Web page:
Baku Zoological Park

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Amur tiger cubs were born in the Baku Zoological Park

On January 30.01.2023, 3 Amur tiger cubs weighing 1000-1200 g, 1 male and 2 females, were born in the Baku Zoological Park. Also, on 04.15.2022 and 08.30.2022, 2 more tiger cubs were born in the Baku Zoological Park. Cubs are fed with mother's milk from the first day and are under the constant supervision of their mother. The birth of tiger cubs is a spectacular event because tigers do not reproduce as fast as other mammals.

Cubs are born with their eyes closed, they begin to see after about 2 weeks. They start eating meat from the 8th week, hunt from the 11th month and live with their mother for about 2 years.

The Amur tiger (Panthera tigris altaica), the largest of the tiger subspecies, is the third largest land predator after the polar and brown bears. The distribution area of the Amur tiger is Russia and China. It is included in the "Red Book" of the Russian Federation and the International Union for Conservation of Nature (IUCN) and is endangered. The decrease in their numbers is associated with human hunting and the reduction of their natural range. In 1930, less than 30 individuals remained in Russia, but in the middle of the 20th century, after the decision to ban the hunting of the Amur tiger, their numbers increased. As a result, in 1990 their number reached 400.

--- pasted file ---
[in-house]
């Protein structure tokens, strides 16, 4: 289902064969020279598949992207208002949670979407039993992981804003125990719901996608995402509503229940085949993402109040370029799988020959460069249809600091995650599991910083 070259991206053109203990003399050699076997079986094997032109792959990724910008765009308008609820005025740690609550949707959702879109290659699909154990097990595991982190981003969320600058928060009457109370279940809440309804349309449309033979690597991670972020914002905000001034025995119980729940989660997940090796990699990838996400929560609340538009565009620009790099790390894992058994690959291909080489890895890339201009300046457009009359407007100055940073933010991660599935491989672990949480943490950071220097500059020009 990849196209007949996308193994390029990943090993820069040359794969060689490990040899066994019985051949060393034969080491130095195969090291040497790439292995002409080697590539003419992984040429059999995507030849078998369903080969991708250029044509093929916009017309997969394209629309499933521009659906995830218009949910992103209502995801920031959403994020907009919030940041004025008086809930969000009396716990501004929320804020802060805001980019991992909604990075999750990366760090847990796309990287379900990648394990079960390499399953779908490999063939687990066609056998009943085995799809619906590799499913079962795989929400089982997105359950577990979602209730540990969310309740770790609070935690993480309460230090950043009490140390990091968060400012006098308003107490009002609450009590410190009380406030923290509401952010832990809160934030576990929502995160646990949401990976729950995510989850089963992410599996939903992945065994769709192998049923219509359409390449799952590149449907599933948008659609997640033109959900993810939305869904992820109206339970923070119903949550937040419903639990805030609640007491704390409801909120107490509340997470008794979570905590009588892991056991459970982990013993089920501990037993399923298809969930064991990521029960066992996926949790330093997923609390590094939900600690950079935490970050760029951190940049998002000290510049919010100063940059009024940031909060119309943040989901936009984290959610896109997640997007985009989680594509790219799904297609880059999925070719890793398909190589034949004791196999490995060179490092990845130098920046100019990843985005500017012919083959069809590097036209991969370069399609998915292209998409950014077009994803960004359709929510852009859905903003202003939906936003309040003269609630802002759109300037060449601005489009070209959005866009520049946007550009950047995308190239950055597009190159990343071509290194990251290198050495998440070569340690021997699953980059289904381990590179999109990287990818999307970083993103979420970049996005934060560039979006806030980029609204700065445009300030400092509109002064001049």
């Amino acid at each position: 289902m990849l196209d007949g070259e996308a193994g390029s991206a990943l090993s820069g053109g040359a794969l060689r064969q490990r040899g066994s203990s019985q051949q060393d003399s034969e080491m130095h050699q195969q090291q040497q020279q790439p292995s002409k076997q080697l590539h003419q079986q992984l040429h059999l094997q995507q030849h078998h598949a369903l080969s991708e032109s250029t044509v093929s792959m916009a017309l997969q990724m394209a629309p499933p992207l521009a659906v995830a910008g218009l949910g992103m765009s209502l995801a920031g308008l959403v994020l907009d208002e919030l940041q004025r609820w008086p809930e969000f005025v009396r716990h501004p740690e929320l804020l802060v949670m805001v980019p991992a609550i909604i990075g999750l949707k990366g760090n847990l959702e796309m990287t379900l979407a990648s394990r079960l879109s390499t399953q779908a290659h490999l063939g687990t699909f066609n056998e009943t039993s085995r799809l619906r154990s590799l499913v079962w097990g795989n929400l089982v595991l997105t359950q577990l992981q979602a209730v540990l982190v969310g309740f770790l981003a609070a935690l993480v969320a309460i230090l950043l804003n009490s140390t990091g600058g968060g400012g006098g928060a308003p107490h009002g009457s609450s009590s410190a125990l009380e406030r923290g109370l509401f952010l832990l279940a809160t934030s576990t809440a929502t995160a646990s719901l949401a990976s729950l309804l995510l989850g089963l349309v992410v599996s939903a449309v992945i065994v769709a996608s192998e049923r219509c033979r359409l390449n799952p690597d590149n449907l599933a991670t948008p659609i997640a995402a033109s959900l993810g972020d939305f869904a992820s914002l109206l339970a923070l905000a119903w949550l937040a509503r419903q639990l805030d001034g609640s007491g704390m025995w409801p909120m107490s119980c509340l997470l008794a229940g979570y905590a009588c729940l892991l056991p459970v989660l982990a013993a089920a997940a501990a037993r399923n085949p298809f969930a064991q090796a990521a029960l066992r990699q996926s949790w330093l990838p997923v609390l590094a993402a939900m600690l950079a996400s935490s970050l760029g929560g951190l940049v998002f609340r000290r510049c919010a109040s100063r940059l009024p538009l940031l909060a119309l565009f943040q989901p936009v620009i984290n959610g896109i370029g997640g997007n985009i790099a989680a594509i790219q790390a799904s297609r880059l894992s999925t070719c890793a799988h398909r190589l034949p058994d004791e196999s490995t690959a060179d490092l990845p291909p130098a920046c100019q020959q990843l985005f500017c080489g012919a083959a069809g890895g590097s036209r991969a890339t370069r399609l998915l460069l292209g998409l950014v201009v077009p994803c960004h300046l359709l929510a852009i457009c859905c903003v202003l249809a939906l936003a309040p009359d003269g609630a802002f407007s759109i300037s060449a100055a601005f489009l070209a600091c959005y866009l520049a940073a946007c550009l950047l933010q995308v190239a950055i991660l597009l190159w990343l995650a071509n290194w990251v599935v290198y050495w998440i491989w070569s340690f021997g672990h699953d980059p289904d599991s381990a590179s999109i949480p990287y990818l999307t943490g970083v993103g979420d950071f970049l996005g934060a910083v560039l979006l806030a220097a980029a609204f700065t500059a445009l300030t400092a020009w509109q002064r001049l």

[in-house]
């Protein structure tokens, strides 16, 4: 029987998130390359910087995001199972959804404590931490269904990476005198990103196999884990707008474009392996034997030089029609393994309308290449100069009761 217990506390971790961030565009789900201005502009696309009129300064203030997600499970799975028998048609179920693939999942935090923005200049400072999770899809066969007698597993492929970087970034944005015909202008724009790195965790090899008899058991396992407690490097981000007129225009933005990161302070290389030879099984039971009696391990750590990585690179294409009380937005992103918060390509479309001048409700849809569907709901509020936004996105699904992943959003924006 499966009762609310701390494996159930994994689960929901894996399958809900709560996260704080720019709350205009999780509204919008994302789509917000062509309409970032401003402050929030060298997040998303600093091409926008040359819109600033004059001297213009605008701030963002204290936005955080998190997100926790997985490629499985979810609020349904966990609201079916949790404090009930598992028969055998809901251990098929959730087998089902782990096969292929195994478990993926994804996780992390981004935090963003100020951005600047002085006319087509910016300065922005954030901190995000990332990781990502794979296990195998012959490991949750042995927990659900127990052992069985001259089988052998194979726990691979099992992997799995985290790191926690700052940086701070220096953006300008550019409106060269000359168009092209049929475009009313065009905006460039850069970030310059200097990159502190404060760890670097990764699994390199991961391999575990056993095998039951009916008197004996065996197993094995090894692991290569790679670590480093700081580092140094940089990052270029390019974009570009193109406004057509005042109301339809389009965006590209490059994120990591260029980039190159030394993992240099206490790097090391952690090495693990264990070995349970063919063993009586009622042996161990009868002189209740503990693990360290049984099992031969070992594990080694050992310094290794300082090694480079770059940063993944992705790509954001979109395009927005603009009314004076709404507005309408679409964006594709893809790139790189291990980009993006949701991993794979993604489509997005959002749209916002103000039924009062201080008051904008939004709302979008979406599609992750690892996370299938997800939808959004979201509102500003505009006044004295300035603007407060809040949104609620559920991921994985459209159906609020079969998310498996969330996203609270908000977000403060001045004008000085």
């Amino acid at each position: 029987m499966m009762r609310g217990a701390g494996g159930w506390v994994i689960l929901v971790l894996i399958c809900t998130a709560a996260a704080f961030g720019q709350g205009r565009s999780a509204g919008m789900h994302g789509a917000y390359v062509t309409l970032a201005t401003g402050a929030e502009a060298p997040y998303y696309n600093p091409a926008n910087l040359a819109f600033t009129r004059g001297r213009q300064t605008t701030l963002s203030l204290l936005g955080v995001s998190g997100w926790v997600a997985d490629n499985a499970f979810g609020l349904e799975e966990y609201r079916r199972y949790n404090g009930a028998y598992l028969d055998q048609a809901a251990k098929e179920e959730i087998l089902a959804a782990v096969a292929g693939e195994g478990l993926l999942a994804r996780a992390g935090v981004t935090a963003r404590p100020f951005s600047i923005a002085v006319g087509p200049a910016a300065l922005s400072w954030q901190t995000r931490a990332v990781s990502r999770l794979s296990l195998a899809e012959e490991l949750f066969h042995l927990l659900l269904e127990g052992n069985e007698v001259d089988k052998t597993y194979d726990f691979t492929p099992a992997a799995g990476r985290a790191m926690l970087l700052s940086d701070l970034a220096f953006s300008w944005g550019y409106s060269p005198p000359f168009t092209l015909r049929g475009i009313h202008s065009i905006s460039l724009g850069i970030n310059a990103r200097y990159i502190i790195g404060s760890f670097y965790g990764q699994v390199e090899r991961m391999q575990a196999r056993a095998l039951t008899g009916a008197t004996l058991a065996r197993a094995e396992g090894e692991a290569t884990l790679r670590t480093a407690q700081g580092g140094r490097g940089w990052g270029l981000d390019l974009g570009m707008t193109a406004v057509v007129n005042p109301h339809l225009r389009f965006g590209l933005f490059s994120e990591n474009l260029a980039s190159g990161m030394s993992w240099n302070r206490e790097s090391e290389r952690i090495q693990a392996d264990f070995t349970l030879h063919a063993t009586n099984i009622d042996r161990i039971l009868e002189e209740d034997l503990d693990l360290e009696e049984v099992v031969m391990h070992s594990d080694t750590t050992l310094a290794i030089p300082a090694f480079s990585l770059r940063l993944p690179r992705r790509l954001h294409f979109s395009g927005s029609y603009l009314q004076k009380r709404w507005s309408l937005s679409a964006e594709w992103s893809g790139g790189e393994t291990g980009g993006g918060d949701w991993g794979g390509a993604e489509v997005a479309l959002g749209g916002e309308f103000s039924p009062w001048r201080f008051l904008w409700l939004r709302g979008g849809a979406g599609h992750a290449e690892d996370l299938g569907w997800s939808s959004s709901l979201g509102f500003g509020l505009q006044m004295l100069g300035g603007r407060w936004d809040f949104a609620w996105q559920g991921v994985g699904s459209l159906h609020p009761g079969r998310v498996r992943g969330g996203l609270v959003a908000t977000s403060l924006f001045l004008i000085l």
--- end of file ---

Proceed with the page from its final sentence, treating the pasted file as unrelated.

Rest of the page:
It should be noted that the Baku Zoological Park plays an important role in the protection of nature and the protection of biodiversity. The main goal of the new zoological park is the conservation, reproduction and release back into nature of animal species listed in the "Red Book" of Azerbaijan, the number of which is declining and which are on the verge of extinction. The zoo cooperates with the Ministry of Ecology and Natural Resources in a number of reintroduction programs. Thus, the red deer and gazelles, listed in the Red Book of Azerbaijan, increased their numbers in the territory of the Zoological Park and returned to their natural habitats. Currently, preparations are underway for the reintroduction of the Dagestan tur and the Indian porcupine.